School shooting shakes community

Staff report
Posted 12/17/13

One minute and 20 seconds changed lives forever.

A girl shot in the head, left in critical condition. A young man dead by his own hand, his own gun, after bringing horror to the hallways of his school.

Shaken teenagers filed out of the school …

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School shooting shakes community


One minute and 20 seconds changed lives forever.

A girl shot in the head, left in critical condition. A young man dead by his own hand, his own gun, after bringing horror to the hallways of his school.

Shaken teenagers filed out of the school into the cold, some barefoot. Family and friends wondered if their loved ones had been hurt, or worse.

On Dec. 13, a community was left disturbed, heartbroken, changed. Arapahoe High School, home of the Warriors, was a crime scene for nearly three days.

The shooting in Centennial came a day before the one-year anniversary of the Sandy Hook Elementary School mass slayings and less than 10 miles from where the Columbine massacre occurred more than 14 years ago.

This gunman’s target, by most accounts, was a member of the school’s faculty who reportedly had laid down discipline against the student. But Karl Pierson, a Highlands Ranch resident, was prepared to take out more than one man along the way, authorities believe. Many more.

Like a lot of Arapahoe students, Pierson carried a backpack into school Dec. 13. His, however, was filled with three explosive devices — Molotov cocktails.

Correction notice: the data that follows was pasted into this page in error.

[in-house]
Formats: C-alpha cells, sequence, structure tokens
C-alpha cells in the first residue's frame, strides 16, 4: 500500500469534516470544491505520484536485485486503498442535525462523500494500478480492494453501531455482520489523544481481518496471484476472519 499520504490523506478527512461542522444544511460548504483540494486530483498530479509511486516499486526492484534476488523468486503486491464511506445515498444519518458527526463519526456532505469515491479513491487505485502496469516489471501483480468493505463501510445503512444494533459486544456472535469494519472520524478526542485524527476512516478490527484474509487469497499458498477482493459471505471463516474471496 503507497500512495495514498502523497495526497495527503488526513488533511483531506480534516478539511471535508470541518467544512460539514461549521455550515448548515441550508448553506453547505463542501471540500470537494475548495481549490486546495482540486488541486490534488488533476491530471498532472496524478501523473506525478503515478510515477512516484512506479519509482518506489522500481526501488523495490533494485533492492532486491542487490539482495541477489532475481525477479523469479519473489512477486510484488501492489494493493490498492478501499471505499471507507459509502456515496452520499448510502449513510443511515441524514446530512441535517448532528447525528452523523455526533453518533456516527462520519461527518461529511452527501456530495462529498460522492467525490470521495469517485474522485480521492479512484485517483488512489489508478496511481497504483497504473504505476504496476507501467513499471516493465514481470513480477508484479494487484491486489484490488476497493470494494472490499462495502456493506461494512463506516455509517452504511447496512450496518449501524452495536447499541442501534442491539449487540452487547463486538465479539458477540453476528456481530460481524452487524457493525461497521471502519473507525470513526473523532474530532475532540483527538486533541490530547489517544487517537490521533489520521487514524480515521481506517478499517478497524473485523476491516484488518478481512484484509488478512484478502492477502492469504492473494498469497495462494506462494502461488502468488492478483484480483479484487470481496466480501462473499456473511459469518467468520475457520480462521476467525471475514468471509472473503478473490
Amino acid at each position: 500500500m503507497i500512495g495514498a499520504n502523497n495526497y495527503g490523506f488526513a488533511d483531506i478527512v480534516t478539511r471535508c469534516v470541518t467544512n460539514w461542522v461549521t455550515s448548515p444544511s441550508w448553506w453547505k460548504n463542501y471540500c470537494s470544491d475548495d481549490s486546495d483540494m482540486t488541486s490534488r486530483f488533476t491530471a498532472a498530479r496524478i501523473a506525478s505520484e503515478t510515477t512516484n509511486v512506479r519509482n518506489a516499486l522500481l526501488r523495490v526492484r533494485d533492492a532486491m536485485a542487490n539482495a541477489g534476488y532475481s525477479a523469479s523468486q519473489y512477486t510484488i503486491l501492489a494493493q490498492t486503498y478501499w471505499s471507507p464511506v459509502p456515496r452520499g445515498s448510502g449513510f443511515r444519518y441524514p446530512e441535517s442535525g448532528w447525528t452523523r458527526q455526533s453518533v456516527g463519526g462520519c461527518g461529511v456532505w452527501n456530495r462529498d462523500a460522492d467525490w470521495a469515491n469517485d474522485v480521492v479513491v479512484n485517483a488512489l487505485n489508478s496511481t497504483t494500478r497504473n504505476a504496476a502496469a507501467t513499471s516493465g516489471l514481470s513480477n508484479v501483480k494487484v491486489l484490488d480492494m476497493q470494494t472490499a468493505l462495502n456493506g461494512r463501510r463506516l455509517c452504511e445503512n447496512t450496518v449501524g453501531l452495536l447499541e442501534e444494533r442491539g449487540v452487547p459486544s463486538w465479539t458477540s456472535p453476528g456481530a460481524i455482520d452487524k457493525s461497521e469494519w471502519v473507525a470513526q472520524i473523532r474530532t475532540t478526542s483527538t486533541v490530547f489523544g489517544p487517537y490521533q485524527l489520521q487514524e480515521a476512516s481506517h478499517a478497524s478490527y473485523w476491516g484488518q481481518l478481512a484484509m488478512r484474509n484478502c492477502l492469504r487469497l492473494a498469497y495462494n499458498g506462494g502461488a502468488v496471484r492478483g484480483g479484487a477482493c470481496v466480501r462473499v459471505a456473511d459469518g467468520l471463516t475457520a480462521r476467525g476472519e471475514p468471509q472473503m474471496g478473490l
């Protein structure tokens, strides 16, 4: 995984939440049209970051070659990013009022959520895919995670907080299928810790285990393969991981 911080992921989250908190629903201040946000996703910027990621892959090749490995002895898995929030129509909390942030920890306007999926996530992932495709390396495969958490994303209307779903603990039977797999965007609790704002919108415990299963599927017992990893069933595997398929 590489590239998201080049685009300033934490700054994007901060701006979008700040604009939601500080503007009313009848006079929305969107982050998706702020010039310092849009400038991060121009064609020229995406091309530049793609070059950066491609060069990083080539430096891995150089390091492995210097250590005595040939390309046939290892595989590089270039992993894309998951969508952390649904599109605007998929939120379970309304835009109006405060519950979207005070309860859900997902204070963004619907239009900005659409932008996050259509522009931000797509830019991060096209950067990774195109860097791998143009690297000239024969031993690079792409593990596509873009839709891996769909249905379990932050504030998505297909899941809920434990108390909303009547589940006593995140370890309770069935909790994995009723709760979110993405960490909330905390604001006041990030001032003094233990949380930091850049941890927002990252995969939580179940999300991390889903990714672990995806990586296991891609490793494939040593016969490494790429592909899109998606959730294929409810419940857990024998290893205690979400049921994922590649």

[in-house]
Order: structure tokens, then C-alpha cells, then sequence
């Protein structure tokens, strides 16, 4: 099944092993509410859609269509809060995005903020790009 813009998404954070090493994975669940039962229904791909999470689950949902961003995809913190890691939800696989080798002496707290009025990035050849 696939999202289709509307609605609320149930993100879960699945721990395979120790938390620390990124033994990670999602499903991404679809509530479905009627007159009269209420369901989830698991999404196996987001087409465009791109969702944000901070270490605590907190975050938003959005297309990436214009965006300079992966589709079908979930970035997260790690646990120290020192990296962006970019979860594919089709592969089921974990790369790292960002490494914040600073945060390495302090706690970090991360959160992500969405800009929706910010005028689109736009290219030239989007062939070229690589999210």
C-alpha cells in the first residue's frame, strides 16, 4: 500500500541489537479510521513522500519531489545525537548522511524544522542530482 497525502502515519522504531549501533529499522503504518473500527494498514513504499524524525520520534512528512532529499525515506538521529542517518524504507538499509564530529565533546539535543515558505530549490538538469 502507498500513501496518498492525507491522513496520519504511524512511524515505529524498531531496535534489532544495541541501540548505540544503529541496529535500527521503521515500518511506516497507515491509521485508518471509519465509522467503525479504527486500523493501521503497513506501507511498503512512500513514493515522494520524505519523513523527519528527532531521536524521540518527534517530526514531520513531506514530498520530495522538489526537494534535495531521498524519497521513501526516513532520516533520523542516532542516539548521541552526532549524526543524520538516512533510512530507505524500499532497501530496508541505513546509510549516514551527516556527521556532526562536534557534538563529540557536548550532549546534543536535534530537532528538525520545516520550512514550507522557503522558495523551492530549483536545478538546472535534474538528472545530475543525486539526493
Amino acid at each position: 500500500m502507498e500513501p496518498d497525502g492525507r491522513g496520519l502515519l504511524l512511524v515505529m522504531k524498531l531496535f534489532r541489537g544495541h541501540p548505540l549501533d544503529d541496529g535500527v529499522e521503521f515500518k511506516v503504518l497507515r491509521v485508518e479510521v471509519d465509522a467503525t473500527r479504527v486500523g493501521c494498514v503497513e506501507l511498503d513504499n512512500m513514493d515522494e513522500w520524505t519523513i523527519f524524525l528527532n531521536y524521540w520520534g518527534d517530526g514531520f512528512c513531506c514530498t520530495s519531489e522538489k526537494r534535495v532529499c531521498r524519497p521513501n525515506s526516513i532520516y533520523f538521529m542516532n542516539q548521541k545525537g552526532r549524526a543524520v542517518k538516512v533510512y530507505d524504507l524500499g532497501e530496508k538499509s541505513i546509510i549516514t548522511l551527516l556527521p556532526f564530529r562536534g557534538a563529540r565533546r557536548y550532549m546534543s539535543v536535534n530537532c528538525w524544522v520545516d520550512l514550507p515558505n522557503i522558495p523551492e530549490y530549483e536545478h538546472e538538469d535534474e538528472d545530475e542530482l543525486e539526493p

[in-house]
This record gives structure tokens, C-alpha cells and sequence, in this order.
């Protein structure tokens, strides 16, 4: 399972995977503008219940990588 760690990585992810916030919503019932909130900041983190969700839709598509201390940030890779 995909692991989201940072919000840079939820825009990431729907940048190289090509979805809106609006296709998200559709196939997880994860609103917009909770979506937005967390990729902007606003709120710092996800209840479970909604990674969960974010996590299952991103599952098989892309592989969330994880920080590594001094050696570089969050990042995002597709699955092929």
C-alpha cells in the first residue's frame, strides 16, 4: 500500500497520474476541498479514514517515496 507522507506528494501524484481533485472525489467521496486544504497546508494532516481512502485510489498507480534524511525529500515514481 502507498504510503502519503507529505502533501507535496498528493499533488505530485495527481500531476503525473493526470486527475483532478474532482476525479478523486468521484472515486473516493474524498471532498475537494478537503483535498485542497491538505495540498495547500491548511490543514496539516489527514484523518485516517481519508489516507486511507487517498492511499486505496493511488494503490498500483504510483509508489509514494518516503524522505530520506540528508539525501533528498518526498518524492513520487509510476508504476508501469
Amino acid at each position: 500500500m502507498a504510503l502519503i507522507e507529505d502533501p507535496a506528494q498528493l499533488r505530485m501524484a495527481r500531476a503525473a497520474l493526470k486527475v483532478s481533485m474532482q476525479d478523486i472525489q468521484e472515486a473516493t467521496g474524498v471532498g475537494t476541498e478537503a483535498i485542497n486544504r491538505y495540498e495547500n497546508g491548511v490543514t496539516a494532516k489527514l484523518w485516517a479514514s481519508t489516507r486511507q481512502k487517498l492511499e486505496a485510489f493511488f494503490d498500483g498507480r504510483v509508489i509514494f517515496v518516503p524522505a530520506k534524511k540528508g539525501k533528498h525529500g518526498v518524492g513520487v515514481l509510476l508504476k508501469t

Pierson also carried a machete and plenty of ammunition for his pump-action shotgun, the weapon he used to change the life of student Claire Davis, who clings to that life in a local hospital. Pierson purchased the firearm on Dec. 6 at a local retail outlet, legal because he was 18 years old, Arapahoe County Sheriff Grayson Robinson said. He had purchased at least some of the ammunition the morning of the shooting.

Davis, 17, may have just been in the way — it’s not clear if Pierson even knew the fellow senior at the school of more than 2,000 students.

Pierson’s ultimate goal, the sheriff says, was to kill Tracy Murphy, the coach of the speech and debate team, a librarian. They had a disagreement and Pierson made threats in September that were reported to authorities.

Here’s what the sheriff said happened in 80 seconds:

Around 12:30 p.m., Dec. 13, Pierson entered the school through a door adjacent to the library on the north side of the building and immediately shot a random round down a hallway. He then walked up to Davis and shot her point blank.

Murphy, made aware he was a likely target, was quickly warned of the gunman’s presence and made his way out of the school to safety. Pierson wasn’t hiding his shotgun or his intentions as he approached the library.

Pierson then took another random shot, went directly to the library and set off one of the bombs, which set at least three bookshelves on fire. He shot another round, but by now he could hear school resource officer James Englert — an Arapahoe County sheriff’s deputy — heading toward him at full speed.

Robinson said the resource officer, along with an unarmed security guard and two administrators, heard the first shot and immediately began running from the cafeteria to the library. The resource officer was screaming at students to get down and identifying himself as a deputy sheriff as he hustled toward the threat — he “went to the thunder,” Robinson said.

As soon as Pierson heard the commotion coming toward him, he walked to a corner and shot himself. The sheriff called the quick response by the school resource officer and the others “heroic” and said it likely saved many lives.